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Iran Report: October 15, 2001

15 October 2001, Volume 4, Number 39

TEHRAN DENIES HOSTING SEVEN 'MOST WANTED TERRORISTS.' The main focus of recent counterterrorist activities is Osama bin Laden, Al-Qaeda, and the Taliban. Three recent American measures also touch on Iran indirectly.

President George W. Bush announced on 10 October the creation of a most-wanted list of 22 international terrorists, and seven of them are believed to be linked with Iran. Notably, no Iranian officials are on the list, although the Iranian government has been identified in related indictments -- which may indicate Washington's willingness to let bygones be bygones if the suspects are handed over for prosecution.

Four of the men on the list -- Ahmad Ibrahim al-Mughassil, Ali Said bin Ali el-Hoorie, Ibrahim Salih Mohammad al-Yacub, and Abdelkarim Hussein Mohamed al-Nasser -- were indicted for the June 1996 bombing of a U.S. Air Force housing complex in al-Khobar, Saudi Arabia, that killed 19 American servicemen and wounded 372 other Americans. Iran was referred to almost 40 times in the indictment, but no Iranians were actually identified. Instead, the indictment named 13 Saudis and one Lebanese, and U.S. Attorney General John Ashcroft said that, "[T]he charged defendants reported their surveillance activities to Iranian officials and were supported and directed in those activities by Iranian officials" (see "RFE/RL Iran Report," 25 June 2001).

Three other men on the list -- Imad Fayez Mughniyah, Ali Atwa, and Hassan Izz-al-din -- are members of Lebanese Hizballah. They were indicted for their parts in the June 1985 hijacking of TWA Flight 847, when they tortured and then murdered Robert Stethem, a U.S. Navy diver. Mughniyah, who headed Hizballah's special security apparatus, is responsible for many of the kidnappings of Westerners in Lebanon. Hassan Izz-al-din was in charge of Hizballah's foreign relations.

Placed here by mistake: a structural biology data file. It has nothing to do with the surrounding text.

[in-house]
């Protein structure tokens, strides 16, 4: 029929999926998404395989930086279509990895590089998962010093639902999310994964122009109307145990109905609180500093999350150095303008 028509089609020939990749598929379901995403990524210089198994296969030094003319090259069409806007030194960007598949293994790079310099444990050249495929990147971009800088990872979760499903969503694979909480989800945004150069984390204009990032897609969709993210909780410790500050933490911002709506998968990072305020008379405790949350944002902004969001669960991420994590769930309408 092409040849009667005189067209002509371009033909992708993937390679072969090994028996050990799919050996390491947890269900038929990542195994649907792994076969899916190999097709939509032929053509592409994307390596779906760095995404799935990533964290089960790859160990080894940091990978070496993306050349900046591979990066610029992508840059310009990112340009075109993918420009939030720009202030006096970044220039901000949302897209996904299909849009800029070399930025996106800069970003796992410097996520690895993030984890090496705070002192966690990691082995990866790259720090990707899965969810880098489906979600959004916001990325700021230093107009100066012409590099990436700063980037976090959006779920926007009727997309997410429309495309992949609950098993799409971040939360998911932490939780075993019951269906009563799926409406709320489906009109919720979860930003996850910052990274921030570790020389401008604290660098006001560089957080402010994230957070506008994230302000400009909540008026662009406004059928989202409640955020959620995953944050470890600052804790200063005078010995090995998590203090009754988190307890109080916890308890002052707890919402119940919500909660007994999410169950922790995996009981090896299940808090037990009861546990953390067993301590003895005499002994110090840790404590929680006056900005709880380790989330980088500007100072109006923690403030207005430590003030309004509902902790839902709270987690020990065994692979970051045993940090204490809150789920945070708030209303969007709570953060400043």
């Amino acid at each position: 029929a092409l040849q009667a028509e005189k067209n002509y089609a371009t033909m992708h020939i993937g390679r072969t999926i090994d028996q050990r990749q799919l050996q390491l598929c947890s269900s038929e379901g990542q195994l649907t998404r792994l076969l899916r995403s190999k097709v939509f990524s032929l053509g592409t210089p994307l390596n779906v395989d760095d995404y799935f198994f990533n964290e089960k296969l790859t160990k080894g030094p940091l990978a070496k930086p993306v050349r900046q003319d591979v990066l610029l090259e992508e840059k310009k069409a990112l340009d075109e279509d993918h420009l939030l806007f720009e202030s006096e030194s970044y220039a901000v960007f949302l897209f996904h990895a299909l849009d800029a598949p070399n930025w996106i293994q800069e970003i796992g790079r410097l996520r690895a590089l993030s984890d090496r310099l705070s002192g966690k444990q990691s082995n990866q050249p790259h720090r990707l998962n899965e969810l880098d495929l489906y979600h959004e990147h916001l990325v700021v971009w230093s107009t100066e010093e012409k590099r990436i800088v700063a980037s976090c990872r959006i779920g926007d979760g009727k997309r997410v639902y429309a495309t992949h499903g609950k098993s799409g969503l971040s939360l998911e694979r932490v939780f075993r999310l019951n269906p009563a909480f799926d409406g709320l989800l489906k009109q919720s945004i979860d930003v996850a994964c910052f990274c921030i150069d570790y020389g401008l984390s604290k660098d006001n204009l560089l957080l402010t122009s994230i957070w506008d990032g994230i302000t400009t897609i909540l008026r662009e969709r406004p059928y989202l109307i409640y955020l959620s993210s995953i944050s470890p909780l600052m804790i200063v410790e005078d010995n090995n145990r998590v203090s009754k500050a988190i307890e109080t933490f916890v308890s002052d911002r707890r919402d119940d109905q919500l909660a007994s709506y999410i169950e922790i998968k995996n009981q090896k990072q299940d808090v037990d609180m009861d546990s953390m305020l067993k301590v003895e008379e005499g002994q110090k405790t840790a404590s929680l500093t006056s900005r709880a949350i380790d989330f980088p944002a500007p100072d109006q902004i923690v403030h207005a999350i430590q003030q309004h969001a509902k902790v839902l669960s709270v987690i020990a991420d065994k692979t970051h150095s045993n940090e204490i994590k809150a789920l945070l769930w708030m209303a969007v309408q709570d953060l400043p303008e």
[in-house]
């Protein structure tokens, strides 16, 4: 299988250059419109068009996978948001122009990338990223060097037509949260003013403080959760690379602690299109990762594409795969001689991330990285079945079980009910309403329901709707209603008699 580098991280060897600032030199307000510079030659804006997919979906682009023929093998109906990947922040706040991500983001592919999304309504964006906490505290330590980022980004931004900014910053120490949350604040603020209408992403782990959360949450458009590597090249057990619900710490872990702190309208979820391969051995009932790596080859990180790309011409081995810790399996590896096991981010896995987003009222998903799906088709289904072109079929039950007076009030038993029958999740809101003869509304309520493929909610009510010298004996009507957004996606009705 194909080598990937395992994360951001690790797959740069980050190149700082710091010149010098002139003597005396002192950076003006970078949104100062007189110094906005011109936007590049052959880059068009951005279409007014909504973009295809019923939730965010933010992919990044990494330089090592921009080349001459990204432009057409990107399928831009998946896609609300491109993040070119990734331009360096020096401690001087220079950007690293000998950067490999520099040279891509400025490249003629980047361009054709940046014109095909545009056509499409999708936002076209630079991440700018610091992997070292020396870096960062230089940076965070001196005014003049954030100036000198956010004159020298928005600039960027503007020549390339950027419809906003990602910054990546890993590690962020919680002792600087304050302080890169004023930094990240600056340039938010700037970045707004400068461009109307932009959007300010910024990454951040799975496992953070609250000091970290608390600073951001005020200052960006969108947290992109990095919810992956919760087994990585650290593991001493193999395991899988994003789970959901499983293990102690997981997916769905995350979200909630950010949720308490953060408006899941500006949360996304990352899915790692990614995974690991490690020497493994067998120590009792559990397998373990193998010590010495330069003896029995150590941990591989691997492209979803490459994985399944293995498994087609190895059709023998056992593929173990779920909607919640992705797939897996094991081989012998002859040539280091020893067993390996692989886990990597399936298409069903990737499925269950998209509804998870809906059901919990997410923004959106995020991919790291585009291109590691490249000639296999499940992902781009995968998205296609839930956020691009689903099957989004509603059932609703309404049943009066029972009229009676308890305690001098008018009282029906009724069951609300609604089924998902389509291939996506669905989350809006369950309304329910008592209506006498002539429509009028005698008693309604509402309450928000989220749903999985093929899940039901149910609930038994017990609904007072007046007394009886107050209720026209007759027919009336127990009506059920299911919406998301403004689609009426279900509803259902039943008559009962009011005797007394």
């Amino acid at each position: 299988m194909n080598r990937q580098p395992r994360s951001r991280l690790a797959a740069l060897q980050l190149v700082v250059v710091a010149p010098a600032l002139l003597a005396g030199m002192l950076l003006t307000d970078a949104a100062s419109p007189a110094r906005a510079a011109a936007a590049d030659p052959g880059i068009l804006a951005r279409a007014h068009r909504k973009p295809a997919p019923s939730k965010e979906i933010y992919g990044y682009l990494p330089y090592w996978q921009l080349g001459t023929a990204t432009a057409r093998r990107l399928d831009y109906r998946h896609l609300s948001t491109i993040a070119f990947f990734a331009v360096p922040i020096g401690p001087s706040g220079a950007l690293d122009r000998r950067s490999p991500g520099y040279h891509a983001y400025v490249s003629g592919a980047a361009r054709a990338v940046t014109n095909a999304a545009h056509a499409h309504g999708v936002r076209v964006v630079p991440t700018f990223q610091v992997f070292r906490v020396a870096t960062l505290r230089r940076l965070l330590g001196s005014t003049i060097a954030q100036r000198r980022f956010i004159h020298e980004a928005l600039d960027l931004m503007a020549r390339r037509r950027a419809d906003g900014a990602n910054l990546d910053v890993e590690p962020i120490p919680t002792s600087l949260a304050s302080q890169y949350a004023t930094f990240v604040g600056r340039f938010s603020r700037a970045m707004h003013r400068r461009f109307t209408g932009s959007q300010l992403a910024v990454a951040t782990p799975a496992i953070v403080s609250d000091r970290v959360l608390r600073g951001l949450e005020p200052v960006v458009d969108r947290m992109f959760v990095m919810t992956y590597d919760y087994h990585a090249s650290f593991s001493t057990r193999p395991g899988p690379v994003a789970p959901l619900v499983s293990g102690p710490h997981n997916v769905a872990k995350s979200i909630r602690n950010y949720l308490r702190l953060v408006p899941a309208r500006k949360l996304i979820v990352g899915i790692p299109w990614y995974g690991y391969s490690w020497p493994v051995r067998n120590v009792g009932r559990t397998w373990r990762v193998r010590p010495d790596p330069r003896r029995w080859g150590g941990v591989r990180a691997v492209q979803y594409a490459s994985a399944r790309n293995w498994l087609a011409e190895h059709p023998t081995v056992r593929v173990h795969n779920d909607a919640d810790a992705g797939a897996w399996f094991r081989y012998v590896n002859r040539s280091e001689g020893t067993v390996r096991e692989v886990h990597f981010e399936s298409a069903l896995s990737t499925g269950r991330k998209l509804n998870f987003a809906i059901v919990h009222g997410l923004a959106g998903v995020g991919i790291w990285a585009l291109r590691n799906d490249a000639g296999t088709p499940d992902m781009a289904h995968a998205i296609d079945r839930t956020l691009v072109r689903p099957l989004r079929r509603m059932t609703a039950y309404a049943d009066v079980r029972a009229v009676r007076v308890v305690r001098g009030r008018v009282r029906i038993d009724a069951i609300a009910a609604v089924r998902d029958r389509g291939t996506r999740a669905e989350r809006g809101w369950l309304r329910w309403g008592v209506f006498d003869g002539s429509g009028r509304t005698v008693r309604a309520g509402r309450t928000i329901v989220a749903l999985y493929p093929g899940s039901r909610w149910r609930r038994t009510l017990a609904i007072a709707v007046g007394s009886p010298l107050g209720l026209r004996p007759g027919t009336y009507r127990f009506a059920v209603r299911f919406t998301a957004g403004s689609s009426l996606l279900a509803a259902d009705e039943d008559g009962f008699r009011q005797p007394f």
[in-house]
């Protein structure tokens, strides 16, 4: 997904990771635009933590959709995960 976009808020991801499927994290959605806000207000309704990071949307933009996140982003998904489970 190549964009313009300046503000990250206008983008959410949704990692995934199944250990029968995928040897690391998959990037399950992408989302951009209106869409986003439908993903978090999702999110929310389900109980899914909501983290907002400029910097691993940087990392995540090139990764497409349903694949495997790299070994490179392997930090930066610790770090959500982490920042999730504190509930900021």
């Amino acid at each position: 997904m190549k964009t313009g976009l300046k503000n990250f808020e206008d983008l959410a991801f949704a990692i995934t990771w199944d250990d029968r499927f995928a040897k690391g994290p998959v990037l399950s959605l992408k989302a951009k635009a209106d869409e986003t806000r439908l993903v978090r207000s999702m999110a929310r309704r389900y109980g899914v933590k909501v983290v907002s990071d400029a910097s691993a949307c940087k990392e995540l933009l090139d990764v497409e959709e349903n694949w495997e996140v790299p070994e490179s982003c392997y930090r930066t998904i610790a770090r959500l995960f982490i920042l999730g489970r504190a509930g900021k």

Most of the other individuals on the list are linked with Osama bin Laden and the Al-Qaeda organization.

On 5 October, furthermore, the State Department's Office of the Coordinator for Counterterrorism released its annual list of terrorist organizations. Featured on the list were: Hamas, Hizballah, the Islamic Movement of Uzbekistan (IMU), Egyptian Islamic Jihad, the Kurdistan Workers' Party (PKK), and the Popular Front for the Liberation of Palestine-General Command (PFLP-GC), all of which are linked with Iran, according to the State Department's annual global terrorism report. Also on this list of terrorist organizations is the anti-Iranian Mujahedin-e Khalq Organization (MEK or MKO), which is backed by Iraq.

President Bush issued an Executive Order in late September calling on U.S. financial institutions to freeze the assets of 27 people and groups suspected of funding terrorists which said that financial sanctions "may be appropriate" for foreign persons that support or associate with foreign terrorists. The terrorists identified in this list include the Egyptian Islamic Jihad and the IMU, but the main focus was on bin Laden and his associates.

U.S. Treasury Secretary Paul O'Neill described the second stage of this finance-oriented process on 12 October when he discussed the addition of more names to the list of Specially Designated Global Terrorists (SDGT) by the Treasury Office of Foreign Asset Control (OFAC). O'Neill said, "Secretary [of State Colin] Powell and I notified all financial institutions in the United States to block the assets of 39 additional persons and entities that are either wanted terrorists or who are known to financially support terrorism." O'Neill went on to say that the list affects businesses and charitable bodies that funnel money to Al-Qaeda and to the most wanted terrorists.

A reward of up to $5 million is being offered for the capture of any of the fugitives on the most-wanted terrorist list. There are suspicions that the seven people named above are now in Iran, but Tehran has never admitted this and it rejected the Khobar indictments as baseless. On 11 October, furthermore, an "informed Iranian official" said the claims that Iran is sheltering the terrorists are "baseless and unfounded," IRNA reported. And in Baalbek, Sheikh Muhammad Yazbak of the Hizballah political council said, according to IRNA on 12 October, "It is an honor for the party that the name of Hizballah is put on America's list of terrorist groups." (Bill Samii)

OIC CONDEMNS TERRORISM BUT DOES NOT SAY WHAT IT IS. Iranian Foreign Minister Kamal Kharrazi described the communique issued by the 56-member Organization of the Islamic Conference after its emergency meeting on 10 October as a "practical guide for fighting against terrorism," IRNA reported on 11 October. Journalist Robert Fisk described the OIC meeting a bit differently in the 11 October "Independent." Fisk said that the common theme of all the speeches was "please don't kill innocent Afghans, but -- whatever happens -- don't bomb Arab countries."

Kharrazi's spin on the conference seems overly optimistic, just as Fisk's seems overly dismissive. In fact, the final communique contained some of the points that Tehran and Beirut favored, albeit in a watered-down form. Beforehand, Kharrazi said that there should be a distinction between terrorism and "nationalist, freedom-seeking struggles," IRNA reported on 10 October. And Beirut's "clear position," noted the Lebanese daily "As-Safir" on 9 October: "Hizballah is above suspicion."